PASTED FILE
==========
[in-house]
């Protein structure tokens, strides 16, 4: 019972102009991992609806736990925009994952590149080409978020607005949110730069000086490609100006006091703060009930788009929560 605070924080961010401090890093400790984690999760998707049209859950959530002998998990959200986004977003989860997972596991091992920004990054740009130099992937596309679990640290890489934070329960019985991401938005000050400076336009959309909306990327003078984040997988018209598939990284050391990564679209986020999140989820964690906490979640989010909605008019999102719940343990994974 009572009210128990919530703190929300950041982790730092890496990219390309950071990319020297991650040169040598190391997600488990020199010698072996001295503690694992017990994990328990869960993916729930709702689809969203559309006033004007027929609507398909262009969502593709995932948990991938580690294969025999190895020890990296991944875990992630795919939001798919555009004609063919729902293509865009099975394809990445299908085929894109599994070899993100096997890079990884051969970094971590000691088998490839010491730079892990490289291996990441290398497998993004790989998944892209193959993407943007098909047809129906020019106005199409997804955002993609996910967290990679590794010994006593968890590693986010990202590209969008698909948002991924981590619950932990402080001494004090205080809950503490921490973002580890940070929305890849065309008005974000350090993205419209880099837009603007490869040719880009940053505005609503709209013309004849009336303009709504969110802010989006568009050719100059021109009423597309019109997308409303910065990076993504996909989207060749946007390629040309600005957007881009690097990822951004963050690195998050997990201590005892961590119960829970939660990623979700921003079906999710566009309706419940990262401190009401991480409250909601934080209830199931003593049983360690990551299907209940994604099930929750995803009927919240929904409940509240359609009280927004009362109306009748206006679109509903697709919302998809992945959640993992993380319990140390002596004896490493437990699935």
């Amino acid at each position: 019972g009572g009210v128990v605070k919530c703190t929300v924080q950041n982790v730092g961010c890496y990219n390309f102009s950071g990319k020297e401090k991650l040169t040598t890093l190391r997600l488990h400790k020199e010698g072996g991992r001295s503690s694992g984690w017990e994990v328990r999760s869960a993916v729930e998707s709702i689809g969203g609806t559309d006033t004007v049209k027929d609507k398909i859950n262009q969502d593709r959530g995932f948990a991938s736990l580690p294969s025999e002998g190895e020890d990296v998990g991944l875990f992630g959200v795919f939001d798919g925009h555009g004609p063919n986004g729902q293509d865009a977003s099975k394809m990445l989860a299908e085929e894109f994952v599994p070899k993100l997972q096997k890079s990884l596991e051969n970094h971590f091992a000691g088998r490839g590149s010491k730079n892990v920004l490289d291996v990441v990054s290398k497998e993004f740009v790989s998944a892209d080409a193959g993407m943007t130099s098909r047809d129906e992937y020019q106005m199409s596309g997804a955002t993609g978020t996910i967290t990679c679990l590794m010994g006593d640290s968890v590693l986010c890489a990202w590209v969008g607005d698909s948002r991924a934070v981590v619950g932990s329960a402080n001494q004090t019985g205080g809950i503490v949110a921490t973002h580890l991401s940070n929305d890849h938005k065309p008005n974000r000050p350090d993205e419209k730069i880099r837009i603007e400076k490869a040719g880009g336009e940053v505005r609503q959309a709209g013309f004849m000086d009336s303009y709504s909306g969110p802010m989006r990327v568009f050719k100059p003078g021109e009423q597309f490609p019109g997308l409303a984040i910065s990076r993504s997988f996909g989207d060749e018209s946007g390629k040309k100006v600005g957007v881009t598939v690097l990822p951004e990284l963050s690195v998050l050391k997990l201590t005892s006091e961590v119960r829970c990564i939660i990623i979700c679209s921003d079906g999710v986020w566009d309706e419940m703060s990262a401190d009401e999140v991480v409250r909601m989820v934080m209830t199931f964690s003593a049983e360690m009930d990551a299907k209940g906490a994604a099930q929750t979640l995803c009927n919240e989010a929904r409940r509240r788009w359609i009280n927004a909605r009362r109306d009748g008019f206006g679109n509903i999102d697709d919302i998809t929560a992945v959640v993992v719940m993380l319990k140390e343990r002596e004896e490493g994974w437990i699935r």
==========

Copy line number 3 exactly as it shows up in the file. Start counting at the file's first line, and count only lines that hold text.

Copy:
């Amino acid at each position: 019972g009572g009210v128990v605070k919530c703190t929300v924080q950041n982790v730092g961010c890496y990219n390309f102009s950071g990319k020297e401090k991650l040169t040598t890093l190391r997600l488990h400790k020199e010698g072996g991992r001295s503690s694992g984690w017990e994990v328990r999760s869960a993916v729930e998707s709702i689809g969203g609806t559309d006033t004007v049209k027929d609507k398909i859950n262009q969502d593709r959530g995932f948990a991938s736990l580690p294969s025999e002998g190895e020890d990296v998990g991944l875990f992630g959200v795919f939001d798919g925009h555009g004609p063919n986004g729902q293509d865009a977003s099975k394809m990445l989860a299908e085929e894109f994952v599994p070899k993100l997972q096997k890079s990884l596991e051969n970094h971590f091992a000691g088998r490839g590149s010491k730079n892990v920004l490289d291996v990441v990054s290398k497998e993004f740009v790989s998944a892209d080409a193959g993407m943007t130099s098909r047809d129906e992937y020019q106005m199409s596309g997804a955002t993609g978020t996910i967290t990679c679990l590794m010994g006593d640290s968890v590693l986010c890489a990202w590209v969008g607005d698909s948002r991924a934070v981590v619950g932990s329960a402080n001494q004090t019985g205080g809950i503490v949110a921490t973002h580890l991401s940070n929305d890849h938005k065309p008005n974000r000050p350090d993205e419209k730069i880099r837009i603007e400076k490869a040719g880009g336009e940053v505005r609503q959309a709209g013309f004849m000086d009336s303009y709504s909306g969110p802010m989006r990327v568009f050719k100059p003078g021109e009423q597309f490609p019109g997308l409303a984040i910065s990076r993504s997988f996909g989207d060749e018209s946007g390629k040309k100006v600005g957007v881009t598939v690097l990822p951004e990284l963050s690195v998050l050391k997990l201590t005892s006091e961590v119960r829970c990564i939660i990623i979700c679209s921003d079906g999710v986020w566009d309706e419940m703060s990262a401190d009401e999140v991480v409250r909601m989820v934080m209830t199931f964690s003593a049983e360690m009930d990551a299907k209940g906490a994604a099930q929750t979640l995803c009927n919240e989010a929904r409940r509240r788009w359609i009280n927004a909605r009362r109306d009748g008019f206006g679109n509903i999102d697709d919302i998809t929560a992945v959640v993992v719940m993380l319990k140390e343990r002596e004896e490493g994974w437990i699935r």